AdoptionDiscover Wisdom and Innovative Thinking
We can assist with domestic private adoptions and intercountry adoptions.
Domestic Private Adoption
For a child to be placed in a private domestic adoption ( not involving a protection agency), an Adoption Licensee ( being an individual or licensed agency) must obtain the Approval of the Director of the Ministry of Children, Community and Social Services. The licensee must provide the Director with a Homestudy completed by an approved adoption practitioner, including all vetting documents, along with proof of completion by the applicant/s of a 27 hour adoption training course.
Any parent considering a plan for adoption placement of a child must be provided with options counselling and emotional support by a counsellor, who will also assist the parent with the completion of social and medical history reports. Relevant information is to be exchanged to ensure that all parties are making an informed decision. Most placements involve fully open adoptions and the understandings reached with respect to open adoption are to be documented in an openness agreement. Prior to placement, the Licensee must determine whether any notice is required to be given relating to the child’s status as First Nations, Metis, or Inuit.
A child’s aunt, uncle, great-aunt, great-uncle and grandparent (defined relatives) are exempt from the need for the Director’s approval, except, importantly, in an intercountry adoption case.
The adoption cannot proceed without the written consent of any person who qualifies as a legal ‘parent’ whose consent is required by legislation. The consent cannot be given until 8th day following the child’s birth, must be witnessed by an independent lawyer, and can be revoked during a 21 day period. A child 7 or older must also give consent to adoption. In some limited circumstances, the court may dispense with the requirement of consent.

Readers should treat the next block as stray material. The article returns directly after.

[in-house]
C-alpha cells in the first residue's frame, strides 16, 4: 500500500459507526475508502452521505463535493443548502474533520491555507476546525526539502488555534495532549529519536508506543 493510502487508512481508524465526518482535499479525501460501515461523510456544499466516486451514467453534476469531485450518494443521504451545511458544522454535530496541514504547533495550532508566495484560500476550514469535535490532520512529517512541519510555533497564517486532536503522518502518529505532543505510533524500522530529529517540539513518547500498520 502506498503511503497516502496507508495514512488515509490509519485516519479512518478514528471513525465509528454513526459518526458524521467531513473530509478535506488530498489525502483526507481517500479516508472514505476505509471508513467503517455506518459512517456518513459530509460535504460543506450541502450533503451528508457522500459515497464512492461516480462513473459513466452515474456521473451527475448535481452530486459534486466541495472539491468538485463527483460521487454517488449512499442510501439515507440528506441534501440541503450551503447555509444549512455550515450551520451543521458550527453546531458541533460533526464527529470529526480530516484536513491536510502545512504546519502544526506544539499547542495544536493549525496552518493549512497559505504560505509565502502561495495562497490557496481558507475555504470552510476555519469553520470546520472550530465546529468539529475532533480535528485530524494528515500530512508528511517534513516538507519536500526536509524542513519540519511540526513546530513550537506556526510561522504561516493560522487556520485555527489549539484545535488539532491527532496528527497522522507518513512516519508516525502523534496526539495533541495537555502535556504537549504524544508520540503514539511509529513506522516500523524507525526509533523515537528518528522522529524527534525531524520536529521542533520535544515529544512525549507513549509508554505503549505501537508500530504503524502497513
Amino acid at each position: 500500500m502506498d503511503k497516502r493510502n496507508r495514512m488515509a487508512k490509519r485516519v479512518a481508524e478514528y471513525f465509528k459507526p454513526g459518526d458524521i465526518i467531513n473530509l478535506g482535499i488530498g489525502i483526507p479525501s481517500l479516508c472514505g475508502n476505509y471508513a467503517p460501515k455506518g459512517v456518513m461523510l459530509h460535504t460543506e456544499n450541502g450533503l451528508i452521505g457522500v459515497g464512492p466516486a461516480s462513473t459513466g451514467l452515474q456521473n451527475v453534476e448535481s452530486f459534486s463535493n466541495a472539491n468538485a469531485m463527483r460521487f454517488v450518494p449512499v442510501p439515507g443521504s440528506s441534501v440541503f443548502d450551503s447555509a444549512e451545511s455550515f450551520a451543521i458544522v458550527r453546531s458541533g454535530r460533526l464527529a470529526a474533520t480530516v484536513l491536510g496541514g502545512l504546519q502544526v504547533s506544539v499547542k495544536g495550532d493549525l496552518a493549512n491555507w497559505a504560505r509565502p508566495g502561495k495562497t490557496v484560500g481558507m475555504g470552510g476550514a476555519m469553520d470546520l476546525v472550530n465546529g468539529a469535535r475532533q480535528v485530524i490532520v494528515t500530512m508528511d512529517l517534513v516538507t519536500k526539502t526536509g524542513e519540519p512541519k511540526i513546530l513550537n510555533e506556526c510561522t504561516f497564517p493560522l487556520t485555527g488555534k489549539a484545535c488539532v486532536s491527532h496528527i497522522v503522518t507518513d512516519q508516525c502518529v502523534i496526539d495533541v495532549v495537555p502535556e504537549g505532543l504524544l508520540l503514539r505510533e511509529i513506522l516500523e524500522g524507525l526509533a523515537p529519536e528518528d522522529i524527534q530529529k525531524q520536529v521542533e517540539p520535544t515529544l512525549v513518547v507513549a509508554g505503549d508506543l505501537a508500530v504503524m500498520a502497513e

The licensee must ensure that the placement is supervised for six months by an approved adoption practitioner, must obtain a Statement from the Director recommending finalization of the adoption on the basis of the practitioner’s report, and must gather all documents to file in court in support of the adoption application.
Certain interprovincial private adoptions may be possible, depending on the laws of the respective provinces. In the case of a child being brought into Ontario for adoption purposes, Ministry Approval must be obtained, and the licensee must obtain a special term in order to facilitate the said adoption placement.
Jurisdiction of Ontario court
For the Ontario court to grant an order of adoption, both the adoptive applicant/s and the person being adopted must be residents of Ontario. The application may be made by an individual or by spouses, which include couples who are married or who are cohabiting in a conjugal relationship, including same-sex couples. The court has jurisdiction to hear the adoption application where the child was placed by a licensee or a children’s aid society, or where , not having been placed by either, has resided with the applicant/s for two years and is the subject of a Director’s Statement supported by a social work report on the child’s adjustment. The court can also hear an application by defined relatives of a child or by a parent of the child or by the spouse of the child’s parent, without the child having been placed for adoption with Director’s approval. The court has discretion to grant the adoption of an adult person and will consider various factors, including whether the person had been raised by the applicant/s before the age of 18. Best interests of the child/person to be adopted is always considered by the court.